Approximately 4 weeks ago I threw in the towel on other people’s themes. While there are hundreds, maybe thousands of fantastic themes in the world, none of them were just what I wanted, which is probably why there are hundreds of themes. The proliferation of themes for WordPress is a byproduct of that very freedom to create.
So, what to do? Well, the most obvious choice was to design my own theme. But what would it look like? What features would it have? Would it continually evolve? Would I get so lost in my own code and design that I wouldn’t know where to go next? The answer to all of those questions turns out to be..#$@#(*$&!
Building a theme is tough work, especially when you’re migrating from basic knowledge to more advanced knowledge of WordPress. The hardest part has turned out to be styling the site with CSS, which I am still doing, daily.
I figured I would call it Apprentice. How fitting, right? Why not. I also thought that I should come up with a fairly consistent color scheme. After all, branding, while not as critical in a slow market (see the article at teamforty.com about social networking) is important. Especially when it comes to consistency. The first step I took was to create the name, get the domain, and create the logo you see at the top. The rest is history.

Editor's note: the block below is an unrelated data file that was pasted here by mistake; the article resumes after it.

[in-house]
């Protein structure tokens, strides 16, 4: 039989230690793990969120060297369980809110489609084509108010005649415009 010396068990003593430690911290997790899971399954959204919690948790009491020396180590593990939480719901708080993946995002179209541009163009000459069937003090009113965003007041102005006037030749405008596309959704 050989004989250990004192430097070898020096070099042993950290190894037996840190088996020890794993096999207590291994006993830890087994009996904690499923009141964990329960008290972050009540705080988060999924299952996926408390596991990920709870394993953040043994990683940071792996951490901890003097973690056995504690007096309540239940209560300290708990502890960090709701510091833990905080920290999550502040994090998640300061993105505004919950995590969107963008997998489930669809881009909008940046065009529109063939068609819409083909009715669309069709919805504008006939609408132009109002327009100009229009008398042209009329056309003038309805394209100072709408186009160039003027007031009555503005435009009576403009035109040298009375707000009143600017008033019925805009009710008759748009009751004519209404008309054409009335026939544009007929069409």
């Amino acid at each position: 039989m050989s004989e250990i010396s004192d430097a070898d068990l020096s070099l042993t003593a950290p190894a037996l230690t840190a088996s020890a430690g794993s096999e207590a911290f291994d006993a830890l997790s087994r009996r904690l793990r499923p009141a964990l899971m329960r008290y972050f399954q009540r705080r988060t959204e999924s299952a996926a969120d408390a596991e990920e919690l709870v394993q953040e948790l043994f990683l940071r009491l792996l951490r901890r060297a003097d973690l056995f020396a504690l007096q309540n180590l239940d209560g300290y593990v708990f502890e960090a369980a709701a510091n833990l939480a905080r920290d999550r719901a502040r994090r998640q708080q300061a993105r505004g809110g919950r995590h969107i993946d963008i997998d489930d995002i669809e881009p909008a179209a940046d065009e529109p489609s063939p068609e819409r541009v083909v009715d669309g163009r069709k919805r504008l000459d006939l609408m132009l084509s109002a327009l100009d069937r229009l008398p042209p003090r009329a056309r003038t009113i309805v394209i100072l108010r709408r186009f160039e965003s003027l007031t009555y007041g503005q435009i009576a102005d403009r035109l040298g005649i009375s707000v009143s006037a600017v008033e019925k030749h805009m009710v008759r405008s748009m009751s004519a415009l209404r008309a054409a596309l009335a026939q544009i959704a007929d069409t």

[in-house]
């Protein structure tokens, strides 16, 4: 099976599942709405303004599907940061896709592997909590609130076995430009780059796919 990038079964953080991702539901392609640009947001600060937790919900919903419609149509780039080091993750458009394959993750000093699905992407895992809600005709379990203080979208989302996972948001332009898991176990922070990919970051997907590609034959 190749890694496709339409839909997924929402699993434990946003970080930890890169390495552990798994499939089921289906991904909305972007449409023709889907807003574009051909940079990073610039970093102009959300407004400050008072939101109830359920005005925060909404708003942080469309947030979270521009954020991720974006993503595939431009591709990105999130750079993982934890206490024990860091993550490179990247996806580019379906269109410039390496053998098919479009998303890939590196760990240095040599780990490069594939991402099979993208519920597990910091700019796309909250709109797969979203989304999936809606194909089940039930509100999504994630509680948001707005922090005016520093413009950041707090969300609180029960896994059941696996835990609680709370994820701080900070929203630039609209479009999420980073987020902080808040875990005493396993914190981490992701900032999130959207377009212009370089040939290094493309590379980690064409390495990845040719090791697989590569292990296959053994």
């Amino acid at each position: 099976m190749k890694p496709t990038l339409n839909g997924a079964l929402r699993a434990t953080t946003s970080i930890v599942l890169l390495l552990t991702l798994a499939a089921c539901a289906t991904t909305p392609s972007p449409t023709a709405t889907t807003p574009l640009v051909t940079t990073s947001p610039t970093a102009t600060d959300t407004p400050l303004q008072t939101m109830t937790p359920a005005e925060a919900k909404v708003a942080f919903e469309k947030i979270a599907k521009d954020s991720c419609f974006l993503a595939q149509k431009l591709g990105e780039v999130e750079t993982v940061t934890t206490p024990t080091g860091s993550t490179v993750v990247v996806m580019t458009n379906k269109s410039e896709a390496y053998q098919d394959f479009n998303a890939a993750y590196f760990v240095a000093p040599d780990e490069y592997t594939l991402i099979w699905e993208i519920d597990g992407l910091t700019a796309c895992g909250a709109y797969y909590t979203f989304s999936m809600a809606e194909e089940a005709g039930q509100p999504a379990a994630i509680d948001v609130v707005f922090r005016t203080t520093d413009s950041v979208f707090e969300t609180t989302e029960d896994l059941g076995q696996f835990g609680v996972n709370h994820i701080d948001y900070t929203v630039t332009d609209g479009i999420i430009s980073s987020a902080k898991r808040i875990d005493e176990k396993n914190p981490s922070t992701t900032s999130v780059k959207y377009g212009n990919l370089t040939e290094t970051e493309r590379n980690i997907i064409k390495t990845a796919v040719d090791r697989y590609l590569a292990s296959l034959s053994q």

It’s known that imitation is the best form of flattery, so I set out to imitate one of my most influential blogs by Darren Rowse called problogger.net. I used his site as a model, but I made certain to force myself to build the layout by trial and error, rather than copying code. I knew that I would learn more that way, and 4 weeks later, I have learned some very basic lessons about CSS and applying what I see in mind mind quickly to a design style sheet.
During the process I found that I wanted a myriad of features. I found myself saying, “If only I could have this or that.” Now, I have this or that, and believe me the list is long and detailed.
Stay tuned for part two of this series where I’ll outline a list of features that I implemented throughout the design of this theme. If you’d like to be notified automatically, use our subscription box to subscribe to our updates and we’ll send you an e-mail we post the follow up story.